The health care organizations highlighted in this paper have shown that information technology, in combination with team-based holistic care, can address patients' complex medical and social needs, and prepare organizations to deliver equitable care among the most marginalized populations in the U.S. While many health care organizations have the technology in place,23 what we lack is the leadership and political will to prioritize social justice and equity in our health systems on a national scale.2428 Technology is merely a tool, available to those willing to use it.

Jacob P. Tanumihardjo, Kathryn E. Gunter, Marshall H. Chin, Renée N. Kraus, Rachel A. Smith, Luizilda de Oliveira, and Monica E. Peek

JACOB P. TANUMIHARDJO, KATHRYN E. GUNTER, MARSHALL H. CHIN, and MONICA E. PEEK are affiliated with the University of Chicago, Section of General Internal Medicine. RENÉE N. KRAUS is affiliated with the Trenton Health Team. RACHEL A. SMITH is affiliated with Providence Health & Services, Community Health Division. LUIZILDA DE OLIVEIRA is affiliated with La Clínica del Pueblo.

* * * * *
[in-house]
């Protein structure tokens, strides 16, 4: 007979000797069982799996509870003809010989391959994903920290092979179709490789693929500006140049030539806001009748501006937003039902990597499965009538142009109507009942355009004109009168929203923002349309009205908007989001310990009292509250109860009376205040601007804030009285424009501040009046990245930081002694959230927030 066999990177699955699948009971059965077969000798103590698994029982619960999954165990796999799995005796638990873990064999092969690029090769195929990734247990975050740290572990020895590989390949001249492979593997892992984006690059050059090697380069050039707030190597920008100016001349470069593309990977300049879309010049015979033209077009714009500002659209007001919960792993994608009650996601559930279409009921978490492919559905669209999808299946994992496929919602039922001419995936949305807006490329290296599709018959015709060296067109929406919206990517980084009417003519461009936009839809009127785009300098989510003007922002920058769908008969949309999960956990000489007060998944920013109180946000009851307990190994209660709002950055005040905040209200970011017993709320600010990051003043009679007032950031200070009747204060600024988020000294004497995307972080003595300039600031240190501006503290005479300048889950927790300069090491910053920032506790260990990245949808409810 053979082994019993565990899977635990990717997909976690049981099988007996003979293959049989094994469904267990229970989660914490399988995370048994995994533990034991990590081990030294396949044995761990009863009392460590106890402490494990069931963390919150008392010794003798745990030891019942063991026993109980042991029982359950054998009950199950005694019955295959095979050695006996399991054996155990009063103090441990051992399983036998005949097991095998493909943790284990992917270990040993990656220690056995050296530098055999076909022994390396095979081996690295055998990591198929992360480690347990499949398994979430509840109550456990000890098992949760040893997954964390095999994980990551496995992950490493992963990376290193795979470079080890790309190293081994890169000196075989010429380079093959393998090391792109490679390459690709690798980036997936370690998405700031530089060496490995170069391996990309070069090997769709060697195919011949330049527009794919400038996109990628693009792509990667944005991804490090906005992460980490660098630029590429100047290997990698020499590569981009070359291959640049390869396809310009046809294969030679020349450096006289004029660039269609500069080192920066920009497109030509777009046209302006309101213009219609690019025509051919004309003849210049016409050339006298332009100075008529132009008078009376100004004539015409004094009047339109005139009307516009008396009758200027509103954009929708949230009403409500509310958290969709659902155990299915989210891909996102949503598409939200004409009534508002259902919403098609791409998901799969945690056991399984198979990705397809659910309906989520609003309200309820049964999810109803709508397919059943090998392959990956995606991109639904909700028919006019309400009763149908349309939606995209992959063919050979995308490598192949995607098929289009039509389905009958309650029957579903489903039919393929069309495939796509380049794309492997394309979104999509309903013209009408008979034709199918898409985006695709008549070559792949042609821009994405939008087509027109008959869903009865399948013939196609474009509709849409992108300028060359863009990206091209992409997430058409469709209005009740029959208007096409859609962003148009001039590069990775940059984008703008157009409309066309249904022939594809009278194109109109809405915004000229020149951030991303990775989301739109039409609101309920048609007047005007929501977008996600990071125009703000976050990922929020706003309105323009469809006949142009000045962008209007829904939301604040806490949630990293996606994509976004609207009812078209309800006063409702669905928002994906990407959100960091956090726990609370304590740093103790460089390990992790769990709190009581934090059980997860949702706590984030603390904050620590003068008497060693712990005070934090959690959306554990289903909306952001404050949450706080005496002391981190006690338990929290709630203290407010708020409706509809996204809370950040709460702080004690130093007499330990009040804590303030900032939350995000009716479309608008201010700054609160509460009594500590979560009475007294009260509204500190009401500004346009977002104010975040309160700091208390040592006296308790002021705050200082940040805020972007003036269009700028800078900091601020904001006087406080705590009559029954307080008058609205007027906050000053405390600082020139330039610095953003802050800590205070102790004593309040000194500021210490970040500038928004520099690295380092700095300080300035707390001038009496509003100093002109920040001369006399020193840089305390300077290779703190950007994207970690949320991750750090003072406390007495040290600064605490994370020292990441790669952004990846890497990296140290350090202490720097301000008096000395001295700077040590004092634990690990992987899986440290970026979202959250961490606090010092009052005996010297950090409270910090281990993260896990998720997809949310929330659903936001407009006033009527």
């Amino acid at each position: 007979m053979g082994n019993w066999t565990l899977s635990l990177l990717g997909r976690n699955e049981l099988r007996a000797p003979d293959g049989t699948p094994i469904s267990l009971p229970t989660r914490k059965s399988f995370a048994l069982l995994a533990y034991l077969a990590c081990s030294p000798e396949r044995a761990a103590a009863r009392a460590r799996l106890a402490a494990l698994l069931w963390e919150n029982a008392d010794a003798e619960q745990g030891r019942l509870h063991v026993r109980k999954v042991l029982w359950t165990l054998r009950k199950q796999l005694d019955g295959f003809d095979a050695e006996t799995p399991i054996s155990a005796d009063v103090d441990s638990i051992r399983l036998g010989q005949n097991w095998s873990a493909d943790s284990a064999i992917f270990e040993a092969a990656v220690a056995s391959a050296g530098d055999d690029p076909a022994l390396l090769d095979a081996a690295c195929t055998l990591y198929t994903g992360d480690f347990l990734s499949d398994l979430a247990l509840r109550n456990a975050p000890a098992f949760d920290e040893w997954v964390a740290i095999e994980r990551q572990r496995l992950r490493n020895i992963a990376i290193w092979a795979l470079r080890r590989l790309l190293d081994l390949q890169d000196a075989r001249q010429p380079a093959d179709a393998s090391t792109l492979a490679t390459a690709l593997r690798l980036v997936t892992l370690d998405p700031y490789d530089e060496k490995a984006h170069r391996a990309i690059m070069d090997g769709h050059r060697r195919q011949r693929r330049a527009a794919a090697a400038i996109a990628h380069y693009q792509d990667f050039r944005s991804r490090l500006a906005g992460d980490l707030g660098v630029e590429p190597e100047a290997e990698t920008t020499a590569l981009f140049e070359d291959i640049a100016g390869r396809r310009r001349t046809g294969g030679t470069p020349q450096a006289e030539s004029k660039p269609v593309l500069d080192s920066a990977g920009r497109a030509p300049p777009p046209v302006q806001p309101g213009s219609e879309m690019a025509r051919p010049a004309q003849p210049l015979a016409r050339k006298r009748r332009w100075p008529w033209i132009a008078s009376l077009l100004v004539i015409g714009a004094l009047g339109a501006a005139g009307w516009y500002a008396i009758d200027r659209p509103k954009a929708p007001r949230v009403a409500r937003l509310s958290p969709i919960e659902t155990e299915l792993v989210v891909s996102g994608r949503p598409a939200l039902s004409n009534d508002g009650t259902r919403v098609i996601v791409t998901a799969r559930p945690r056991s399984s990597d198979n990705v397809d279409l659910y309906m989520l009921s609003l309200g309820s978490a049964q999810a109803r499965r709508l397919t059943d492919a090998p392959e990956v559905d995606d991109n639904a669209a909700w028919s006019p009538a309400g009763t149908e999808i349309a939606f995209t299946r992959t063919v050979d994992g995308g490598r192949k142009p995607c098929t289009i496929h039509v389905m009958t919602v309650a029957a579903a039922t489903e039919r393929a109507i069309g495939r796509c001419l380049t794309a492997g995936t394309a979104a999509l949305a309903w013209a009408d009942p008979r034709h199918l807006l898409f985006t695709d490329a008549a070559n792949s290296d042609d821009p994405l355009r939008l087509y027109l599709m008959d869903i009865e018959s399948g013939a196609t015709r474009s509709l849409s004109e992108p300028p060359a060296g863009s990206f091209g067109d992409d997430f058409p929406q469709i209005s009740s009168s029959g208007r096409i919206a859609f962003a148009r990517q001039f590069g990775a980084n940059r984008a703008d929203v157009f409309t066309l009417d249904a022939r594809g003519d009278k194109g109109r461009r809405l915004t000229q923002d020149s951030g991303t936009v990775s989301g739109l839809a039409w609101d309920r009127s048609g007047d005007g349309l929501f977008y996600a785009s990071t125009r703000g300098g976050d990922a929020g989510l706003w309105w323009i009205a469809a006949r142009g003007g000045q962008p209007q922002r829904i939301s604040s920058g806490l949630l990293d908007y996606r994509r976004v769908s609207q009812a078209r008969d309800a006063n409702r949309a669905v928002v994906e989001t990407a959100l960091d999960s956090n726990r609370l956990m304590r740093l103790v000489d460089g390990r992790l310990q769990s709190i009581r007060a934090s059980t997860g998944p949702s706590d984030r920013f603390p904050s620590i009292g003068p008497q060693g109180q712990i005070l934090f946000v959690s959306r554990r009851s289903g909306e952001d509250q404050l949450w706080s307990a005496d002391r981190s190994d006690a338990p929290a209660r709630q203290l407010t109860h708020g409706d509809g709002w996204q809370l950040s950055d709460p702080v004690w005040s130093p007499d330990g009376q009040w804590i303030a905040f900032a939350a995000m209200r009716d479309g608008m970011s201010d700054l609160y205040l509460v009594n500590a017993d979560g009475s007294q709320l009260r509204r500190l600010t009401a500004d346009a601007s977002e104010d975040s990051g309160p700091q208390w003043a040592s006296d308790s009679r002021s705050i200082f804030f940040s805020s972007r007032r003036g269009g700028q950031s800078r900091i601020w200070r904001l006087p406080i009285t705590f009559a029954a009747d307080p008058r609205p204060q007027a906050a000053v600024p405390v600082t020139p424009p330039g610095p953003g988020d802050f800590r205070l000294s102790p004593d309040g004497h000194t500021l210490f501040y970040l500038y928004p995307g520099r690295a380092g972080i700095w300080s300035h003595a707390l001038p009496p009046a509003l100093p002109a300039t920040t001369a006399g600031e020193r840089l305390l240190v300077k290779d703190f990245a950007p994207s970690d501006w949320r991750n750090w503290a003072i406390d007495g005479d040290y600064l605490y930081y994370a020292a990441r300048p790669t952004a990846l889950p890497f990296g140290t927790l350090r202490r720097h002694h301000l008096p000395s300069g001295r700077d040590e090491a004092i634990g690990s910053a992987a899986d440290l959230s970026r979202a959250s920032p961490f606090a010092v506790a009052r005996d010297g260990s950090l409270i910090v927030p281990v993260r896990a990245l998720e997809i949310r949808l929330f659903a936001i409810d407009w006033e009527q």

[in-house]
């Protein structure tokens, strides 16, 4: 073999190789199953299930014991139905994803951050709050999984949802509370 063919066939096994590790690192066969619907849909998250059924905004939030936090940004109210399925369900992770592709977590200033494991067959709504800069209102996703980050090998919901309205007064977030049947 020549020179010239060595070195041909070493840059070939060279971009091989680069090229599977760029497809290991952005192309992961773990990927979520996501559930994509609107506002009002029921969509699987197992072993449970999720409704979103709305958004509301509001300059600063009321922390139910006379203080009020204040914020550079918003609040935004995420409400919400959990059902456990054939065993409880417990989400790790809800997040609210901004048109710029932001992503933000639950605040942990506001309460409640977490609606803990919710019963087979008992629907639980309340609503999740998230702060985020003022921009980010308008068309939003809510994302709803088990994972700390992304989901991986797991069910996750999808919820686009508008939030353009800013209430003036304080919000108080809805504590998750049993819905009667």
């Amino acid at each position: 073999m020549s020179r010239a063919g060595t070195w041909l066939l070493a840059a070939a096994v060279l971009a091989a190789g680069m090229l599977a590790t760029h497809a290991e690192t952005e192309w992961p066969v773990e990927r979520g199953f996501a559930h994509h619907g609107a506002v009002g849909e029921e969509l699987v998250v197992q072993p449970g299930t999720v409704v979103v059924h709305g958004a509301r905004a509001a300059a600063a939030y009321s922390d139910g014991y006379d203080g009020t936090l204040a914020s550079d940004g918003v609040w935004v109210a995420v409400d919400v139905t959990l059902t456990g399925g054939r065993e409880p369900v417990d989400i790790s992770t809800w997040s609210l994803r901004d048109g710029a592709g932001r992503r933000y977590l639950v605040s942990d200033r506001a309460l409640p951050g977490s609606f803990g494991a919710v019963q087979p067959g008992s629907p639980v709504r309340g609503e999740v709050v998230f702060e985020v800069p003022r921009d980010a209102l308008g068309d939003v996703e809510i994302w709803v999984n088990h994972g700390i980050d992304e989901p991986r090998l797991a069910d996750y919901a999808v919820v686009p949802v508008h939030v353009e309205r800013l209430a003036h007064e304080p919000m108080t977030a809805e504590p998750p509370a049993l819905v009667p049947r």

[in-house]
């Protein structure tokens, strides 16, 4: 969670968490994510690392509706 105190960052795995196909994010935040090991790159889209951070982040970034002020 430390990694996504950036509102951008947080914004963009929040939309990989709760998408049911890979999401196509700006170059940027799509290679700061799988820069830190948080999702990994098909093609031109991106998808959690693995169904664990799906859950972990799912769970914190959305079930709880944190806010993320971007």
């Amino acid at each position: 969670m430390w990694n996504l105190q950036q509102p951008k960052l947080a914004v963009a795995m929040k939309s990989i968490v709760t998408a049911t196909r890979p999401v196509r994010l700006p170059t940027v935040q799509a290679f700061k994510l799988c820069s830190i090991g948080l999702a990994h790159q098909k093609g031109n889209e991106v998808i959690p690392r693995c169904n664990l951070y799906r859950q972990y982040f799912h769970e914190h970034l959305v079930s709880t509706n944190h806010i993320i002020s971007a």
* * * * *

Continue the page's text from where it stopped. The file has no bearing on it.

Please address all correspondence to: Jacob P. Tanumihardjo; Email: jtanumihardjo@medicine.bsd.uchicago.edu.

Acknowledgments

We thank Megan Jula (LCDP), Natalie Terens (THT), Elise Weston (Providence), Trista Johnson (Providence), and members of the Center for Outcomes Research and Education (Providence) for their support and guidance in developing this manuscript. Bridging the Gap: Reducing Disparities in Diabetes Care is a 5-year initiative supported by the Merck Foundation.

Table 4. RISK STRATIFICATION AND SOCIAL/MEDICAL NEED INTERVENTIONS: ORGANIZATIONAL CONSIDERATIONS, LESSONS LEARNED, AND IMPLEMENTATION IMPLICATIONS
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Table 4.

RISK STRATIFICATION AND SOCIAL/MEDICAL NEED INTERVENTIONS: ORGANIZATIONAL CONSIDERATIONS, LESSONS LEARNED, AND IMPLEMENTATION IMPLICATIONS

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Additional Information

ISSN
1548-6869
Print ISSN
1049-2089
Pages
241-261
Launched on MUSE
2021-05-01
Open Access
Yes